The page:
R. C. Smith — Short Stories and Vignettes

Do not read my works if you are offended by descriptions of sexuality and violence.
(Do not read them just for those descriptions, either.)


Audio read by RC (2:07)

“No, please, no, not our daughter! Surely the Queen ...” I did not continue, I did not know how to continue. “Not our daughter, not her, please ...”

“I am only the messenger,” he said. He had been here before, to summon her. More than once, more than most others, had she been summoned, to the feasts and ceremonies at the Queen's court, to serve the Queen's illustrious guests, and before that she had been summoned to undergo the painful procedure by which those guests would be assured that they would not, later, be confronted with claims by alleged, if illegitimate, heirs to their power or wealth. She had been summoned, and she had gone, for such summoning has to be heeded, but always had we been able to hope that she would return, and always had she returned. Sometimes crying, sometimes ill, sometimes wounded, but undefeated, and always had we nursed her back to health, to beauty, to strength, to life. And, braver than us, never had she tried to hide or to run, never had she cowered or given in, always had she stayed true to herself.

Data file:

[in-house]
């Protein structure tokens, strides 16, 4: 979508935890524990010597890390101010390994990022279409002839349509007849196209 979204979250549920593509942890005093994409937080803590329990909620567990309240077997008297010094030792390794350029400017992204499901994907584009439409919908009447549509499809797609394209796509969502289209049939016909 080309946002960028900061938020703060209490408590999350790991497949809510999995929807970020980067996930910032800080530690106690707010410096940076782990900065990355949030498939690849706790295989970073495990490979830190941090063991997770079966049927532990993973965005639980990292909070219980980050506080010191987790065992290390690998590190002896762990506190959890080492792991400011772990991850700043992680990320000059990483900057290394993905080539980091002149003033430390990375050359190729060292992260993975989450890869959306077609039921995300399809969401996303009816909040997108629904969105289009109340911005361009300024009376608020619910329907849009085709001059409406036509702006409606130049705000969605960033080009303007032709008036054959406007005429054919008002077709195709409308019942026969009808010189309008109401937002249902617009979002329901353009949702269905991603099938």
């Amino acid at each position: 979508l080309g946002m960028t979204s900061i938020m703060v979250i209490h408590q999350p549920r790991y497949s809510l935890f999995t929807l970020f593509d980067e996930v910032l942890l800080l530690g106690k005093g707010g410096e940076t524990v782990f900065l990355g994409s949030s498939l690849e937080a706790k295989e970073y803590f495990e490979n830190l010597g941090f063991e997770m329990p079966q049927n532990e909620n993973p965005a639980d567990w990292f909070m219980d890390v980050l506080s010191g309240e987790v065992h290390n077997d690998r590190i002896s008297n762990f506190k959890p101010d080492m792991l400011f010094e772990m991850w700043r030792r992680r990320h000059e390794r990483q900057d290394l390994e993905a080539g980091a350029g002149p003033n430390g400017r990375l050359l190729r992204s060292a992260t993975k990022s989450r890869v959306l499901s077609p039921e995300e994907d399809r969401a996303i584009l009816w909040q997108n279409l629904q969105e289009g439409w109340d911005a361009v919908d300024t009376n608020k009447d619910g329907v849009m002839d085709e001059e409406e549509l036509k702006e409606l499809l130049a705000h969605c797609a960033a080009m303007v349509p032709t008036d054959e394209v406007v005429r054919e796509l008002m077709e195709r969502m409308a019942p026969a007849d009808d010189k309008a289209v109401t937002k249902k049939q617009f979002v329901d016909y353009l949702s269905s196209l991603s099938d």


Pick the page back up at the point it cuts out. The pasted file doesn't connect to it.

But this time, it was for a different kind of appearance at the Queen's court to which the messenger had come to summon her. Summoned to this one, no one returns.

“Not our daughter, not now, please!”

His expression was that of someone who had seen too much, too often. “I am waiting,” he said.

I tried not to cry before they were gone, but I failed.

Author's note: Yes, the loss is real. No, I've never had a daughter.

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